Attorney General Terry Goddard clearly moved beyond what is considered ‘executive discretion’ and served in some capacity to ensure Pima County’s right to commit election fraud.

When the Secretary of State’s office cites Goddard’s work as cause to forego graphic scans as a safeguard against election fraud, they are placing themselves in the same camp, especially when Pima County is now the main obstacle to a forensic exam of the RTA ballots.

John Moffatt’s name is all over the I-Beta report.
Moffatt represents the suspect in this investigation.

Terry Goddard’s investigation into the RTA election showed early signs of compromise as the suspects in the investigation (Pima County) were given the opportunity to shape the investigation. This took place through Pima County employee John Moffatt, who was afforded the opportunity to make himself an inextricable part of the report created by the independent data firm, I-Beta. Moffatt was also named in the I-Beta report providing many ineffectual tests that were certain to be meaningless in the first half of Goddard’s investigation. Since Goddard stated in public that he was aware of Moffatt being caught with his hand in the ‘evidence cookie jar’,the decision to include Moffatt in this process demonstrates highly questionable judgment. By this time, it was clear that John Moffatt, working directly under Pima County Administrator Chuck Huckelberry, was responsible for the convoluted logic that ultimately cost Pima County over one million dollars in legal fees resisting disclosure of public records.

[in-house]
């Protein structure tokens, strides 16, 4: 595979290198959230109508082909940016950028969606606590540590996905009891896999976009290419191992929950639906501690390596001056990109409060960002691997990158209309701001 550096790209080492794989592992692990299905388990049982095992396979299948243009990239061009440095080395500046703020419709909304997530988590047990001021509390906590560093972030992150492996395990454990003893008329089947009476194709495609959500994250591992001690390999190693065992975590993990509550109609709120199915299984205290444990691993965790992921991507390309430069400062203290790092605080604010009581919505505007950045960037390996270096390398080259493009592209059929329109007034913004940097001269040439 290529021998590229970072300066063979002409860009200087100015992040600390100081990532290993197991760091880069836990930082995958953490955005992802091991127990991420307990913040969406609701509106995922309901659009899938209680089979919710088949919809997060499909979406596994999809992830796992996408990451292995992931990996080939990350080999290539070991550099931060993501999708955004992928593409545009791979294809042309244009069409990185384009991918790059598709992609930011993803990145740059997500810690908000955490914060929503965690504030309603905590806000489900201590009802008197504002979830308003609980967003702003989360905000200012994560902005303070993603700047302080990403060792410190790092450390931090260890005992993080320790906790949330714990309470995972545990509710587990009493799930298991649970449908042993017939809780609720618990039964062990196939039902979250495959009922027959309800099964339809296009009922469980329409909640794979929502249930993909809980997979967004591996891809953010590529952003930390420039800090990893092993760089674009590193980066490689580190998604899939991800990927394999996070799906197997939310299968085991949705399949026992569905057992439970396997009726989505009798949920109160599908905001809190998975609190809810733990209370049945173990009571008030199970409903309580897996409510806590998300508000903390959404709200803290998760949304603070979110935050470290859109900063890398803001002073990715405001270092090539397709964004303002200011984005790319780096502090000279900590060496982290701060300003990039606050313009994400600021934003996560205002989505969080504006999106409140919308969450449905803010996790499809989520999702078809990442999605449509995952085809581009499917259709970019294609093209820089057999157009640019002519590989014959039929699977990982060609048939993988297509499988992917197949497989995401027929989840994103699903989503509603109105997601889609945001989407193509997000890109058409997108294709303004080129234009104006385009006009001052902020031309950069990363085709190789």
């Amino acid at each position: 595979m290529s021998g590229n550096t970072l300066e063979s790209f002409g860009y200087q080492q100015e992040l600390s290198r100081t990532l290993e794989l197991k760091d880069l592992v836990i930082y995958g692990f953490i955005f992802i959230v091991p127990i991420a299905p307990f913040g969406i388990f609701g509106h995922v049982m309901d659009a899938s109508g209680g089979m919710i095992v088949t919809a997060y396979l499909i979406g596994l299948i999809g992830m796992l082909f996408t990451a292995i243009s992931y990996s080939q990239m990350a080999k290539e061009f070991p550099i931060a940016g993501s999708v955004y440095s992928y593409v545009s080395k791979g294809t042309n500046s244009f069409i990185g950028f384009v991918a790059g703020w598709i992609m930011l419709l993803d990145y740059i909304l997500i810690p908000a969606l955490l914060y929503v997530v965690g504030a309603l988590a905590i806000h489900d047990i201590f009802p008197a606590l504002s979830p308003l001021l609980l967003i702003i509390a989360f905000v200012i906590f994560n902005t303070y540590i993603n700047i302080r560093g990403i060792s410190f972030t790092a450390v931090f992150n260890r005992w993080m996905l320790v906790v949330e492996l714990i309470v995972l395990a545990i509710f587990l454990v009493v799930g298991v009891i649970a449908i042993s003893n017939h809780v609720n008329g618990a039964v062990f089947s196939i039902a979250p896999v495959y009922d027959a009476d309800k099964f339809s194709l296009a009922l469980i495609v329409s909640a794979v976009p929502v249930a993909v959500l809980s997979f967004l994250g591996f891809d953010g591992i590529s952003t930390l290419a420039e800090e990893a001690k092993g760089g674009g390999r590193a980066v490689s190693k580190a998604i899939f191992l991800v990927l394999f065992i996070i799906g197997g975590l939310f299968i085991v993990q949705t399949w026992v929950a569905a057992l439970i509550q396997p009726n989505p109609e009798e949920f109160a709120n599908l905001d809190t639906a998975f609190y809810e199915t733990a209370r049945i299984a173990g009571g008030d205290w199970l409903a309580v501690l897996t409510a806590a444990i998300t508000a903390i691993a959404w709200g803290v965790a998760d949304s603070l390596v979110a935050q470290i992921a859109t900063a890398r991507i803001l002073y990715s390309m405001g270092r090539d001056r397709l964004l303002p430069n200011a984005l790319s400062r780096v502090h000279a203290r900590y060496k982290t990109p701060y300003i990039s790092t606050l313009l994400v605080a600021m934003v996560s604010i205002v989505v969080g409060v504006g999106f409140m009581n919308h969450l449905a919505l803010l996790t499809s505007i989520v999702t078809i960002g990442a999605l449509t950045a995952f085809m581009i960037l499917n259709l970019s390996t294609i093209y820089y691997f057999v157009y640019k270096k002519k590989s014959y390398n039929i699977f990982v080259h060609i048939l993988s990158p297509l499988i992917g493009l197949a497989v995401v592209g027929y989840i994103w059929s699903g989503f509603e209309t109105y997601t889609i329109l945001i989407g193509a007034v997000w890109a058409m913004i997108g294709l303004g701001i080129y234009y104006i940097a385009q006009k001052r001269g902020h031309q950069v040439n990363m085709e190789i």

Goddard continued coddling the suspects as he refused to provide the results of the I-Beta report to those who filed the initial complaint, but let the suspect (Pima County) receive a copy and subsequently instructed the suspect not to provide a copy to those who filed the initial complaint.

These conflicts of interest were so widely publicized it would be difficult for the Secretary of State’s office to make a credible claim of ignorance.

The Secretary of State’s office should direct its attention to the money being wasted by Pima County as they use every legal measure permissible to stave off a forensic exam of the RTA ballots.